• Detector Response Time Dependence — Fermi will most likely change orientation during the burst, with a possibly significant change in GBM response, particularly for long bursts. Most bursts will be detected while Fermi is in survey mode, with the Fermi pointing moving at ~4 degrees per minute. In addition, Fermi may autonomously repoint towards the location of a strong burst on the timescale of a long burst. The response file provided with the GBM data will include a series of response matrices (in separate FITS extensions). If only one matrix is found in the file, it was calculated for Fermi's orientation at the time of the GBM trigger. If multiple matrices are included, then the analysis software should use the appropriate file for the designated analysis.
  • Calibration — The Iodine K-edge at 33.17 keV, above which an incident photon results in the release of an X-ray from K-shell transitions, is seen as a discontinuity in the response of the NaI detectors. For bright bursts, this can result in large residuals around this energy when spectral fits are performed with the NaI detectors. These residuals contribute to fits that are judged poor in terms of the chosen statistic values for a particular fit model but do not appear to cause a bias in the fit parameters. The user may wish to exclude energy channels at and around the K-edge in order to better assess the quality of the model they are fitting to the data. A description of the ground calibration performed on the GBM detectors is given in Bissaldi et al. Experimental Astronomy, Volume 24, Issue 1-3, pp. 47-88.
  • Low Level Threshold Changes — In order to support Fermi pointed observations without loss of data quality or excessive data volume, the GBM team is occasionally adjusting the level of the discriminators for the sun-facing NaI detectors (NaI 0 - 5) so that their energy threshold is higher than in nominal mode. During these periods of non-standard Low Level Threshold (LLT) operation, photons with energies below this threshold are not recorded. Data above this threshold energy are nominal, as are all data from the BGO detectors and from NaI detectors 6-11. The energy thresholds of the affected detectors are between 18 - 30 keV, depending on the nature of the pointing. See the LLT Settings Page for more information.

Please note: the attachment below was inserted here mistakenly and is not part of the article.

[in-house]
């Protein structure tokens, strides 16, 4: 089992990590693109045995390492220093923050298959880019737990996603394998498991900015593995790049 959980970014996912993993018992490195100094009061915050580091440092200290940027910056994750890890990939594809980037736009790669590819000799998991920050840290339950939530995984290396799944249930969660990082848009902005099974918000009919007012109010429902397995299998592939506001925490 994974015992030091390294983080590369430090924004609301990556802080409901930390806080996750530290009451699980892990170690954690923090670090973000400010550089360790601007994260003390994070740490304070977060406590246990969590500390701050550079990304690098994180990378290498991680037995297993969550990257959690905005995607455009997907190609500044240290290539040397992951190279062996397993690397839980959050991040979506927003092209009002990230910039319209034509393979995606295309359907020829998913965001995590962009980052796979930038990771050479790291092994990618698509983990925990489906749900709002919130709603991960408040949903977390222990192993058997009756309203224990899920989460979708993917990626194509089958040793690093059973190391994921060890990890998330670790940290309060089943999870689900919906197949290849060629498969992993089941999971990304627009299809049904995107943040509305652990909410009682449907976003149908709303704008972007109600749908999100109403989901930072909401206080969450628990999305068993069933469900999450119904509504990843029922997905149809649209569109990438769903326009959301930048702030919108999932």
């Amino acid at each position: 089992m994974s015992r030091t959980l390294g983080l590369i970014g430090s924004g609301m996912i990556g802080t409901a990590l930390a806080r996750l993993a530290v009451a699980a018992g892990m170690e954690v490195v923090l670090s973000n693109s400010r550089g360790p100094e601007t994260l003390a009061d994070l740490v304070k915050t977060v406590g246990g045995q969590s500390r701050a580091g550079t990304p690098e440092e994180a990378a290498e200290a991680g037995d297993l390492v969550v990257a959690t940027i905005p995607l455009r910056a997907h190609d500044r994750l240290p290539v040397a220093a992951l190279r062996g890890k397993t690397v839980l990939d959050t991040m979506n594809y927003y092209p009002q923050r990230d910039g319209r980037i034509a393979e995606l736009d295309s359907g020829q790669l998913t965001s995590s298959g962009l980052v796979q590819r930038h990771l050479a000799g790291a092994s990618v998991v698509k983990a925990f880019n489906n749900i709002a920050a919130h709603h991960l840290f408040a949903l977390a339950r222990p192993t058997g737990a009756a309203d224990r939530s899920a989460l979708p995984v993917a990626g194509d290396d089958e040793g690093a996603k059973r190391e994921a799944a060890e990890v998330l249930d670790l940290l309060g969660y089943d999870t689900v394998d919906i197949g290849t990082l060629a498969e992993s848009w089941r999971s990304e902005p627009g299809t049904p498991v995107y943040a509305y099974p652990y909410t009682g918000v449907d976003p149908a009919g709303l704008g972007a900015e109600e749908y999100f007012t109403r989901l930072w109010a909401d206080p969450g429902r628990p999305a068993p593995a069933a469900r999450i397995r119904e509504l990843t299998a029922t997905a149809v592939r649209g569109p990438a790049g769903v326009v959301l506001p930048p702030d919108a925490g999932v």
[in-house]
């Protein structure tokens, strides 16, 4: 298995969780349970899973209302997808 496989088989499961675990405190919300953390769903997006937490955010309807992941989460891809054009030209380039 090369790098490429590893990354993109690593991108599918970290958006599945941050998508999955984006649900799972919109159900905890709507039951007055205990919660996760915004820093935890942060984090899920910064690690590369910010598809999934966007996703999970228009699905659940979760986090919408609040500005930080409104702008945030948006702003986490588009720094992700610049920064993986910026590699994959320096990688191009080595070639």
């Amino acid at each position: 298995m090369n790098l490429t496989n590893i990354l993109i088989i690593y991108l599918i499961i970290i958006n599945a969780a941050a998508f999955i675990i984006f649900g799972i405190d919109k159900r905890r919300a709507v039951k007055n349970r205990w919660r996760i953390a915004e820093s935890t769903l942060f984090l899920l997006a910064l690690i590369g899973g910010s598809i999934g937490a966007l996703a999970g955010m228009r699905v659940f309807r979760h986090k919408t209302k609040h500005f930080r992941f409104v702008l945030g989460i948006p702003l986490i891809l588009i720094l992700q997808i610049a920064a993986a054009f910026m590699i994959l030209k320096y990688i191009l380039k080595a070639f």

• Timing Glitches — GBM Time-Tagged Event (TTE) data suffer from timing glitches arising from rare conditions in the FPGA logic that produces GBM science data onboard. Every effort is made on the ground to correct these glitches but some are not cleanly reparable using pipeline software logic, and the TTE data files occasionally show the effects of these glitches, which can be seen in the TTE lightcurve. More specifically, TTE data have a fine-time clock that rolls over every tenth of a second. In order to reconstruct the event times in Mission Elapsed Time, a coarse time word is issued every .10 s; the full event time is the sum of each event's fine time and the previous coarse time. Due to hardware limitations, there are cases where the TTE coarse time word is either missing, inserted late or not updated. Most of these cases are detected and corrected by the TTE processing software. However, there are still cases in the TTE event time reconstruction where a time word error is undetected and the event data get shifted in time by .10 s. In that case, it is easily detected in time-binned TTE data, where the problem is manifested as an adjacent pair of bins where one bin has a low rate and the other high. This can be completely corrected by combining the two bins into one. The raw event data are more difficult to correct, since it will not be clear which events correspond to those missing a .10 s (plus or minus) correction.

As the GBM instrument team continues to test the detectors' in-flight reponse, the detector response functions will undoubtedly evolve and these caveats will change.

The GBM team is in the process of developing solutions to these known issues.

Please contact the FSSC helpdesk for assistance.